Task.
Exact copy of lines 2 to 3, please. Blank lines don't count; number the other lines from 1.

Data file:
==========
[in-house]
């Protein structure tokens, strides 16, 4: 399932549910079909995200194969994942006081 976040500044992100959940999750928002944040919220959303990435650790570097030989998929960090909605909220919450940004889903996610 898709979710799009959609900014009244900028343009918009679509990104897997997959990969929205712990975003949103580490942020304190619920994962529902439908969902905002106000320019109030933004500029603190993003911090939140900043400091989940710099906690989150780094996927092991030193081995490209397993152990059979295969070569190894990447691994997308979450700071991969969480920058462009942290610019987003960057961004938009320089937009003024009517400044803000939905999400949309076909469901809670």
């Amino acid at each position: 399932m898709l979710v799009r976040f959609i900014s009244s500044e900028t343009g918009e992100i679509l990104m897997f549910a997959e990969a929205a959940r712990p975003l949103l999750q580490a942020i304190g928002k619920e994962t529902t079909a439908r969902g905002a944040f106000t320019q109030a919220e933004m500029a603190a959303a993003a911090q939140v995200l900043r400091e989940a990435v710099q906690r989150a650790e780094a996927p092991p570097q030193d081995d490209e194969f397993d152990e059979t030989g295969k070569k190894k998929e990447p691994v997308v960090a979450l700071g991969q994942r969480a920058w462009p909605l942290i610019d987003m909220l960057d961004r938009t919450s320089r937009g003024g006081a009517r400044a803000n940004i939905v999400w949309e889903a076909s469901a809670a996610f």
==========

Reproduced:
């Protein structure tokens, strides 16, 4: 399932549910079909995200194969994942006081 976040500044992100959940999750928002944040919220959303990435650790570097030989998929960090909605909220919450940004889903996610 898709979710799009959609900014009244900028343009918009679509990104897997997959990969929205712990975003949103580490942020304190619920994962529902439908969902905002106000320019109030933004500029603190993003911090939140900043400091989940710099906690989150780094996927092991030193081995490209397993152990059979295969070569190894990447691994997308979450700071991969969480920058462009942290610019987003960057961004938009320089937009003024009517400044803000939905999400949309076909469901809670």
């Amino acid at each position: 399932m898709l979710v799009r976040f959609i900014s009244s500044e900028t343009g918009e992100i679509l990104m897997f549910a997959e990969a929205a959940r712990p975003l949103l999750q580490a942020i304190g928002k619920e994962t529902t079909a439908r969902g905002a944040f106000t320019q109030a919220e933004m500029a603190a959303a993003a911090q939140v995200l900043r400091e989940a990435v710099q906690r989150a650790e780094a996927p092991p570097q030193d081995d490209e194969f397993d152990e059979t030989g295969k070569k190894k998929e990447p691994v997308v960090a979450l700071g991969q994942r969480a920058w462009p909605l942290i610019d987003m909220l960057d961004r938009t919450s320089r937009g003024g006081a009517r400044a803000n940004i939905v999400w949309e889903a076909s469901a809670a996610f």